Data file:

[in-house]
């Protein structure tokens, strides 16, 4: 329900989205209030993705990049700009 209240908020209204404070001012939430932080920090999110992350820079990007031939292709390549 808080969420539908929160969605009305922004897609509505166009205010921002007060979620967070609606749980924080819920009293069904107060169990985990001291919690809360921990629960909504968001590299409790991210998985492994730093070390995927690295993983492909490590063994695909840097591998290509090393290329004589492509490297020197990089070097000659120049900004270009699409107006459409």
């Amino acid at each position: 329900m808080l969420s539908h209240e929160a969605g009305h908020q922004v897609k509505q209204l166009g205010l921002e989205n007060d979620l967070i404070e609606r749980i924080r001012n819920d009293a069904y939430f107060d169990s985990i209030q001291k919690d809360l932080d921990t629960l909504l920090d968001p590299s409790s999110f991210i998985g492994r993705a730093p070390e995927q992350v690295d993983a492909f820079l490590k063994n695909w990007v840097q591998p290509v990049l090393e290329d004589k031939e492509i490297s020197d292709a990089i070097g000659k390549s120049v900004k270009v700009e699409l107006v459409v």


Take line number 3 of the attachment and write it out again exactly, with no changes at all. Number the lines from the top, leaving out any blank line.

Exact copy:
């Amino acid at each position: 329900m808080l969420s539908h209240e929160a969605g009305h908020q922004v897609k509505q209204l166009g205010l921002e989205n007060d979620l967070i404070e609606r749980i924080r001012n819920d009293a069904y939430f107060d169990s985990i209030q001291k919690d809360l932080d921990t629960l909504l920090d968001p590299s409790s999110f991210i998985g492994r993705a730093p070390e995927q992350v690295d993983a492909f820079l490590k063994n695909w990007v840097q591998p290509v990049l090393e290329d004589k031939e492509i490297s020197d292709a990089i070097g000659k390549s120049v900004k270009v700009e699409l107006v459409v």